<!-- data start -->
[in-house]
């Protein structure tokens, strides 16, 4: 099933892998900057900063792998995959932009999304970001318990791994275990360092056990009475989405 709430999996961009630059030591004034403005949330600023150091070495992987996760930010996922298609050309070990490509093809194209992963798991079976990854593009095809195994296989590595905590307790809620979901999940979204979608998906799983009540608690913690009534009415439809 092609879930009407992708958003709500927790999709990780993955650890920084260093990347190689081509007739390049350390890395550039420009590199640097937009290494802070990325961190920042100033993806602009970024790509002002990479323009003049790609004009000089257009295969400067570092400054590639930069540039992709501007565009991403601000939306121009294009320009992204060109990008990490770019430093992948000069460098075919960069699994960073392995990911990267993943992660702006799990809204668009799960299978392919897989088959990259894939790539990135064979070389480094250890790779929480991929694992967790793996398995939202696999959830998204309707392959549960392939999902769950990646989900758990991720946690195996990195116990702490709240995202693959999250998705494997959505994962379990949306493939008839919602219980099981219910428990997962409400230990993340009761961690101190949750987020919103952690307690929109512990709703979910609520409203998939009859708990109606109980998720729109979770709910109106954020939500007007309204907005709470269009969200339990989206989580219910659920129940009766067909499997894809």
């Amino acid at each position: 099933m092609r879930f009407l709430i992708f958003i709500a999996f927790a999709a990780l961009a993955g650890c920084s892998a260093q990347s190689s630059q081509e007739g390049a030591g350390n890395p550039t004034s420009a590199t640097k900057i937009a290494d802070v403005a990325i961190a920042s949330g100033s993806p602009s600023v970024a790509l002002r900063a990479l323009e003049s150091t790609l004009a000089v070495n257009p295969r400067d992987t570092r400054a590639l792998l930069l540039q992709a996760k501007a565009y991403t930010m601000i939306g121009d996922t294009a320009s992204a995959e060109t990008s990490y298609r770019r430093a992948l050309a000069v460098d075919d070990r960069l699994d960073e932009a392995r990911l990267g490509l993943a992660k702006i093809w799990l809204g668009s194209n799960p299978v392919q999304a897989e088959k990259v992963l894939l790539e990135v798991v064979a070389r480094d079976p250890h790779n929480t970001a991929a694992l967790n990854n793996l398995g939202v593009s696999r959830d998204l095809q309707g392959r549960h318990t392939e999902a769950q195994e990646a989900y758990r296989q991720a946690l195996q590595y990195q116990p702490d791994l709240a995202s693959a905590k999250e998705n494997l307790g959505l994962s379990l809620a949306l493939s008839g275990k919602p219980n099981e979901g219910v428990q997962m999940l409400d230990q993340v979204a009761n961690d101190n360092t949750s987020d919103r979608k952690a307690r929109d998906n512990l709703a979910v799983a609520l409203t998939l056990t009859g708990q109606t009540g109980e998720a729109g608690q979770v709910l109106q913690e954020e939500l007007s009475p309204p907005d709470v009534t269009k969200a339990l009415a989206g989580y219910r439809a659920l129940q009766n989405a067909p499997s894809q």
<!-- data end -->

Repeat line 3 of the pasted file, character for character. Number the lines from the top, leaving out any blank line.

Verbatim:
């Amino acid at each position: 099933m092609r879930f009407l709430i992708f958003i709500a999996f927790a999709a990780l961009a993955g650890c920084s892998a260093q990347s190689s630059q081509e007739g390049a030591g350390n890395p550039t004034s420009a590199t640097k900057i937009a290494d802070v403005a990325i961190a920042s949330g100033s993806p602009s600023v970024a790509l002002r900063a990479l323009e003049s150091t790609l004009a000089v070495n257009p295969r400067d992987t570092r400054a590639l792998l930069l540039q992709a996760k501007a565009y991403t930010m601000i939306g121009d996922t294009a320009s992204a995959e060109t990008s990490y298609r770019r430093a992948l050309a000069v460098d075919d070990r960069l699994d960073e932009a392995r990911l990267g490509l993943a992660k702006i093809w799990l809204g668009s194209n799960p299978v392919q999304a897989e088959k990259v992963l894939l790539e990135v798991v064979a070389r480094d079976p250890h790779n929480t970001a991929a694992l967790n990854n793996l398995g939202v593009s696999r959830d998204l095809q309707g392959r549960h318990t392939e999902a769950q195994e990646a989900y758990r296989q991720a946690l195996q590595y990195q116990p702490d791994l709240a995202s693959a905590k999250e998705n494997l307790g959505l994962s379990l809620a949306l493939s008839g275990k919602p219980n099981e979901g219910v428990q997962m999940l409400d230990q993340v979204a009761n961690d101190n360092t949750s987020d919103r979608k952690a307690r929109d998906n512990l709703a979910v799983a609520l409203t998939l056990t009859g708990q109606t009540g109980e998720a729109g608690q979770v709910l109106q913690e954020e939500l007007s009475p309204p907005d709470v009534t269009k969200a339990l009415a989206g989580y219910r439809a659920l129940q009766n989405a067909p499997s894809q």